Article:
This article was originally published by Mennonite World Review

To breathe a prayer

Meghan Florian Florian

After I read Luke 11:1-13, I lit a candle for Eric Garner and his family. It was the only way I knew how to pray as news rolled in that the police officer who killed Garner will not go to trial.


The candle flickered, and I watched as my Twitter feed filled with heartbreak, outrage and cries for justice. Tweets rose into the air like prayers, making me pay attention, asking me to join them. Cellphone images of peaceful “die-in” protests in Grand Central Station and elsewhere reminded me of Jesus “praying in a certain place,” trying to show his disciples where to look, where to address their pleas, before he leaves them. Before he dies.

“Lord, teach us to pray,” they ask. Teach us to pray. Do tears and futile questions count as prayers, I wonder? Do protests, die-ins, or op-eds? I’d like to think so. Jesus gives us words to pray when we don’t have our own, but I confess I don’t always understand them: Hallowed be your name. Your kingdom come. Give us this day our daily bread. Forgive our sins, as we forgive others.

This last is especially resonant to me as a white person today: Forgive us.

(Garner, a black man, died after a white police officer put his neck in a chokehold.)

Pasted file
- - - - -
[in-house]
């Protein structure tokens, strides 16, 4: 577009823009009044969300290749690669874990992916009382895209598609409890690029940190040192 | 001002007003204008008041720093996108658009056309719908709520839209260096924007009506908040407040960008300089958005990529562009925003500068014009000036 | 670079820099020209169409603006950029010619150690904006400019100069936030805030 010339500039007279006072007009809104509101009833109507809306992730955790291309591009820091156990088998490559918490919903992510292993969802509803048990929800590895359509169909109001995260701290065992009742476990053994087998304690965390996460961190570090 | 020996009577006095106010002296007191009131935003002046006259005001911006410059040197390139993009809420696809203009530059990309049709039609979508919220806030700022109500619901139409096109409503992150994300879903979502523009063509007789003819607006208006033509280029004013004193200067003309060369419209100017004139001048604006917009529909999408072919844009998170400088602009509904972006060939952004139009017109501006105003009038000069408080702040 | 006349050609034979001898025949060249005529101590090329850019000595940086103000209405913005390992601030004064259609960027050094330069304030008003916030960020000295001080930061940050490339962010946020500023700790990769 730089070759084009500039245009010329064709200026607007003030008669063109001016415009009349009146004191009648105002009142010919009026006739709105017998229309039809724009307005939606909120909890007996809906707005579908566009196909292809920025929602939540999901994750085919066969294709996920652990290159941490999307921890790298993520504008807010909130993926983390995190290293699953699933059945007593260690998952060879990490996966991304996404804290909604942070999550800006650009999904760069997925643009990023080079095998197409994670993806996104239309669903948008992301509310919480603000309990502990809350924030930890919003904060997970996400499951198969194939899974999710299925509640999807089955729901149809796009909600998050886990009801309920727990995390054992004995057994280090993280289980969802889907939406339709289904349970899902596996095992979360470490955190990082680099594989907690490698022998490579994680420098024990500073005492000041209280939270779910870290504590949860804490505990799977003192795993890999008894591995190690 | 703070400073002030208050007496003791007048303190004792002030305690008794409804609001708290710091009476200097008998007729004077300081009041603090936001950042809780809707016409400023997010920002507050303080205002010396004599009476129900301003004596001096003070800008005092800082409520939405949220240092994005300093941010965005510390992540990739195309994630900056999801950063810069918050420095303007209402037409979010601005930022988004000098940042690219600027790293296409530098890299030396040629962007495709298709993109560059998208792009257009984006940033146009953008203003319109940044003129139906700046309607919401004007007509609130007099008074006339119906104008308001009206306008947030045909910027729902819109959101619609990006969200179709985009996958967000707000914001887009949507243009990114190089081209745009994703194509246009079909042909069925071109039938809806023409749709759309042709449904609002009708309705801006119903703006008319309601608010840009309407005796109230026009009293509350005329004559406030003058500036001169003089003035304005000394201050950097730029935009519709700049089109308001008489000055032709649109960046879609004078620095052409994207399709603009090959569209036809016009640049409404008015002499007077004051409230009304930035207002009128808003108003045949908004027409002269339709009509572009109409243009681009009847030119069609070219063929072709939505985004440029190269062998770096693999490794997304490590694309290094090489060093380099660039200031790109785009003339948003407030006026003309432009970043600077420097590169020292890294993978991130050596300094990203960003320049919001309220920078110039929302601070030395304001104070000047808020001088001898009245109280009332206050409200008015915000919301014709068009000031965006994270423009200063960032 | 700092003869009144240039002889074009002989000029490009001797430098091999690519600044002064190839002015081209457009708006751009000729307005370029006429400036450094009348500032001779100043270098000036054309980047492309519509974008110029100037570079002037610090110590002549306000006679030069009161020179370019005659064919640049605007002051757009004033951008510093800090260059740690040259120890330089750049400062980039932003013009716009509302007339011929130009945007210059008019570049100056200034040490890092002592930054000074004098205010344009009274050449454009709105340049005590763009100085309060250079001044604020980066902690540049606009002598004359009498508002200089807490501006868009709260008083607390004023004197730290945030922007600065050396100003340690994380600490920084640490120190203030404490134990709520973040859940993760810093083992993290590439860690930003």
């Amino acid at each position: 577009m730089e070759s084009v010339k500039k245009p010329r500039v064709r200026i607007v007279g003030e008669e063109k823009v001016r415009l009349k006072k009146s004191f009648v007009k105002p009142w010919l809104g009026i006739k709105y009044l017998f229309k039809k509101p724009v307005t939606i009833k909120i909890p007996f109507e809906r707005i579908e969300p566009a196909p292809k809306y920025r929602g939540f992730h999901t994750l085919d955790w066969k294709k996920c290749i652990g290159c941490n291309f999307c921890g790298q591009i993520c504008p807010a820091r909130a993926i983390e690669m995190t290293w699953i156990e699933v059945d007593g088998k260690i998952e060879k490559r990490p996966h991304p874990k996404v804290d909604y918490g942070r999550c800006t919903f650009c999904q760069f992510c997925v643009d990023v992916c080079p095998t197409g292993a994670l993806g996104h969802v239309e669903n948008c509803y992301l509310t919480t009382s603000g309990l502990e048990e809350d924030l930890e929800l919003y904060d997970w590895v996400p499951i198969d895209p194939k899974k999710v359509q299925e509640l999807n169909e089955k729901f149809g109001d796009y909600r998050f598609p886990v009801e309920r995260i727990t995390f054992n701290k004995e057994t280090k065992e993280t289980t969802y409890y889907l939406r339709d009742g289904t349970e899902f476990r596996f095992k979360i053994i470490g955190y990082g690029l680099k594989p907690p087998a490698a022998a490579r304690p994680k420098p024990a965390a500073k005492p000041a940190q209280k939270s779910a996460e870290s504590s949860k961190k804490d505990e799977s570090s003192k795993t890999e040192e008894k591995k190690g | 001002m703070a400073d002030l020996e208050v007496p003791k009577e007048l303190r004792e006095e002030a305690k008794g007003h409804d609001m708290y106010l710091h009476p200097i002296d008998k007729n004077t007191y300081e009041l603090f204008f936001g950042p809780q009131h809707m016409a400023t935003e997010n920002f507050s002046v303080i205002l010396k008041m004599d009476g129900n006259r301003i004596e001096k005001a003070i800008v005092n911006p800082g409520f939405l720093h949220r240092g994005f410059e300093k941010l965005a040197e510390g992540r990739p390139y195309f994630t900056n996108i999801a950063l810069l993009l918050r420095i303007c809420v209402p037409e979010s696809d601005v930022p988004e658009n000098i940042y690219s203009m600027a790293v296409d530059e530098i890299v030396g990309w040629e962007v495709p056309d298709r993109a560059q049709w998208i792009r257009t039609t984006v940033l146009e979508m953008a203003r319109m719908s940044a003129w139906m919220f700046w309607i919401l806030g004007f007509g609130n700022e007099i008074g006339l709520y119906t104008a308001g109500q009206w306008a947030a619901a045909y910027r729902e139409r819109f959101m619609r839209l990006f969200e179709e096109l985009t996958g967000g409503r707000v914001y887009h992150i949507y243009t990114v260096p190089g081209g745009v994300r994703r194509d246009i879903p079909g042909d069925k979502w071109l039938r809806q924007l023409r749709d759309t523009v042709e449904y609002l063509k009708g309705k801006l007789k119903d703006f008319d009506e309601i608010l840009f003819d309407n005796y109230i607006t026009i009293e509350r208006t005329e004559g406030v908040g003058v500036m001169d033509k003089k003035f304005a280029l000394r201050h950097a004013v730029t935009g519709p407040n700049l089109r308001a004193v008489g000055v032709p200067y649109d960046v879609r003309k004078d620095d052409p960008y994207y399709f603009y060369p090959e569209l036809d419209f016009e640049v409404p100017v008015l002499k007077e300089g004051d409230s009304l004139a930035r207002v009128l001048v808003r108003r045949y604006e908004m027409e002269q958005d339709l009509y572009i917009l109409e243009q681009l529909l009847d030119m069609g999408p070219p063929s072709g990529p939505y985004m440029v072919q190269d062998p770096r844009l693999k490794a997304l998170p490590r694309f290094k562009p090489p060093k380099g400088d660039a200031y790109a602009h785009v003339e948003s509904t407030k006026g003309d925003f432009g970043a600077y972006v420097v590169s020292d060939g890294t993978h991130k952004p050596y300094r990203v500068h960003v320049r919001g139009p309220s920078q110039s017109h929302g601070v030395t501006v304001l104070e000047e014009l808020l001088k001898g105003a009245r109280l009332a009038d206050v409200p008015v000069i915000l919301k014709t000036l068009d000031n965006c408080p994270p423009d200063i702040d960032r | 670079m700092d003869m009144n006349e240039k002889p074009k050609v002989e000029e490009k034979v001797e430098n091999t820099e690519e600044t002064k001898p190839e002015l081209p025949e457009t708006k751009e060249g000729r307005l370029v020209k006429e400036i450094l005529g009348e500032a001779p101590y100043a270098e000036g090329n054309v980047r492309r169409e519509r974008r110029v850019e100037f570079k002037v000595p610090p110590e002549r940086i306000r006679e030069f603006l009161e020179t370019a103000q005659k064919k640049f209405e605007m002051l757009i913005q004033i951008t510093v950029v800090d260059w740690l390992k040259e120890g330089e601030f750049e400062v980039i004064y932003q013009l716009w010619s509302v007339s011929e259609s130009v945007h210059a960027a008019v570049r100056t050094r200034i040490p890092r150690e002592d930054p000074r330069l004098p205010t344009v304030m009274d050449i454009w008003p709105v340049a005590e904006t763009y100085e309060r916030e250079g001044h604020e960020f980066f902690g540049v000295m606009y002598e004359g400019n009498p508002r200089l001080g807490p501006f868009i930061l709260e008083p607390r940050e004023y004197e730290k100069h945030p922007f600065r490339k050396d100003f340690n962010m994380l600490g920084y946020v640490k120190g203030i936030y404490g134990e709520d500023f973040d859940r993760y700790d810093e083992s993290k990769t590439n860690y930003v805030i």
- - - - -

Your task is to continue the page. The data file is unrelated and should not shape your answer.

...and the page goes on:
Forgive us. Even when I don’t understand these words, or don’t see what they accomplish, there is strange comfort in the way we recite them together in our churches, and with churches around the world.

I remember when, confused and culture-shocked while studying in Brazil as a divinity school student, my fellow travelers and I prayed the Lord’s Prayer together each in our own language, a strange cacophony of English and Portuguese, addressed to God as one voice.

I finally understood at least this much of what Jesus meant when he taught us to pray: We pray together.

“Lord, teach us to pray,” they ask. Ask, and it will be given to you, Jesus says — because of your persistence. Seek and you will find, knock and the door will be opened. Persist. If a child asks for an egg, do you give her a scorpion? A snake instead of a fish?

“Lord, teach us to pray,” they ask, and he tries. But how do you pray when you can’t get the words out? How do you pray when you can’t breathe?

In John, Jesus prays for us. “I am asking on their behalf,” Jesus says. “I am not asking on behalf of the world, but on behalf of those who you gave me, because they are yours.”

How do you pray when you can’t breathe? When even the air that keeps you alive is denied when you ask for it, persistently? You cannot.

Knowing we are not of this world, we might choose to believe instead that the one who taught us to pray will carry on with or without our words. “All are yours, and yours are mine,” Jesus prays, “and I have been glorified in them.” Lord, teach us to pray.

How do you pray when you know the air you breathe is stolen? When each time you inhale and exhale you are reminded that while you will live to breathe many more breaths, others’ requests are answered with snakes and scorpions?

“Protect them in your name that you have given me,” Jesus prays, “so that they may be one, as we are one.”

Lord, teach us to pray. Give us our daily bread. Forgive us our sins, and do not bring us to the time of trial. Lord, teach us to pray, and continue to pray for us.

Meghan Florian, of Durham, N.C., works in the Center for Theological Writing at Duke Divinity School. She is a member of Chapel Hill Mennonite Fellowship.

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